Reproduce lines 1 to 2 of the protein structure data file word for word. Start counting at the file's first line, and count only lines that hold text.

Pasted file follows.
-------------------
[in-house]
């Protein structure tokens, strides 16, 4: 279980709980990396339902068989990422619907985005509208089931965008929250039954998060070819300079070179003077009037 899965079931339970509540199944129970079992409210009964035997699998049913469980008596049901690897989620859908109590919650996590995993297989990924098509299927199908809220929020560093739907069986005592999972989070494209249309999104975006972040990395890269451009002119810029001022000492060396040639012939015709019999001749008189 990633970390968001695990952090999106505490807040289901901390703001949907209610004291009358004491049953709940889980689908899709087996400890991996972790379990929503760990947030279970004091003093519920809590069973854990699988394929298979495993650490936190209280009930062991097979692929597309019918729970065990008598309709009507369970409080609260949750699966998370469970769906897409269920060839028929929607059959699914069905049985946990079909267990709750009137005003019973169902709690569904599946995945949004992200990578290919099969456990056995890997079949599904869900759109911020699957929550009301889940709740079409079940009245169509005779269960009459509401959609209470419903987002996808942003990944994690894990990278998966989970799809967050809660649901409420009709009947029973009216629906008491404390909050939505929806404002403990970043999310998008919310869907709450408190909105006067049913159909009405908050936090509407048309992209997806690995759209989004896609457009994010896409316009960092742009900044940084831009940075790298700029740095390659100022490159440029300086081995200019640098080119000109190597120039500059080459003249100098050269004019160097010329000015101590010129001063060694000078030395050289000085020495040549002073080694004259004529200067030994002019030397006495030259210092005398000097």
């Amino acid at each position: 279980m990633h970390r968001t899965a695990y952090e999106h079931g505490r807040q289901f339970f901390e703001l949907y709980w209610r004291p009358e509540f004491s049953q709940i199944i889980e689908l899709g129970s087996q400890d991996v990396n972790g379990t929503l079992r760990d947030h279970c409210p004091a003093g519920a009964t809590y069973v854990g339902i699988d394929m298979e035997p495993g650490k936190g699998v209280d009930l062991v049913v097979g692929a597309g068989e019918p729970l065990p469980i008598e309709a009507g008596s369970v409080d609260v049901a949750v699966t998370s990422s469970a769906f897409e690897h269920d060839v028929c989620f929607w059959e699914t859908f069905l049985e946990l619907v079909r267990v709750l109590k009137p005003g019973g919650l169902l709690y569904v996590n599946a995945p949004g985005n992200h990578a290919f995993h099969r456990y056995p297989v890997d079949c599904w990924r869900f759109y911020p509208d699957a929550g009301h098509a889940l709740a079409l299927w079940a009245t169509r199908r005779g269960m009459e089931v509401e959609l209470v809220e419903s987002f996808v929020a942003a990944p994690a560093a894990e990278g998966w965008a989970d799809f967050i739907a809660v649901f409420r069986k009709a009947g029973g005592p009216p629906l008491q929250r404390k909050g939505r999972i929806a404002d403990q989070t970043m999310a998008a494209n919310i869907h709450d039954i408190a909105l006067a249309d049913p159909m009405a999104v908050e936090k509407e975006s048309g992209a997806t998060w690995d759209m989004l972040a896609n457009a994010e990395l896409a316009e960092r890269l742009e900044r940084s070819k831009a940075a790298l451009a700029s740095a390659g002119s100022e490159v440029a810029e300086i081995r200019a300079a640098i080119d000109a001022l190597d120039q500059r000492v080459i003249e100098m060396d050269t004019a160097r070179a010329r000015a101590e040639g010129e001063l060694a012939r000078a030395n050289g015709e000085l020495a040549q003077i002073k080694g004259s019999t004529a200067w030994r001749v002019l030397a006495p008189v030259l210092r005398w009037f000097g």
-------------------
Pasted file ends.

[in-house]
């Protein structure tokens, strides 16, 4: 279980709980990396339902068989990422619907985005509208089931965008929250039954998060070819300079070179003077009037 899965079931339970509540199944129970079992409210009964035997699998049913469980008596049901690897989620859908109590919650996590995993297989990924098509299927199908809220929020560093739907069986005592999972989070494209249309999104975006972040990395890269451009002119810029001022000492060396040639012939015709019999001749008189 990633970390968001695990952090999106505490807040289901901390703001949907209610004291009358004491049953709940889980689908899709087996400890991996972790379990929503760990947030279970004091003093519920809590069973854990699988394929298979495993650490936190209280009930062991097979692929597309019918729970065990008598309709009507369970409080609260949750699966998370469970769906897409269920060839028929929607059959699914069905049985946990079909267990709750009137005003019973169902709690569904599946995945949004992200990578290919099969456990056995890997079949599904869900759109911020699957929550009301889940709740079409079940009245169509005779269960009459509401959609209470419903987002996808942003990944994690894990990278998966989970799809967050809660649901409420009709009947029973009216629906008491404390909050939505929806404002403990970043999310998008919310869907709450408190909105006067049913159909009405908050936090509407048309992209997806690995759209989004896609457009994010896409316009960092742009900044940084831009940075790298700029740095390659100022490159440029300086081995200019640098080119000109190597120039500059080459003249100098050269004019160097010329000015101590010129001063060694000078030395050289000085020495040549002073080694004259004529200067030994002019030397006495030259210092005398000097």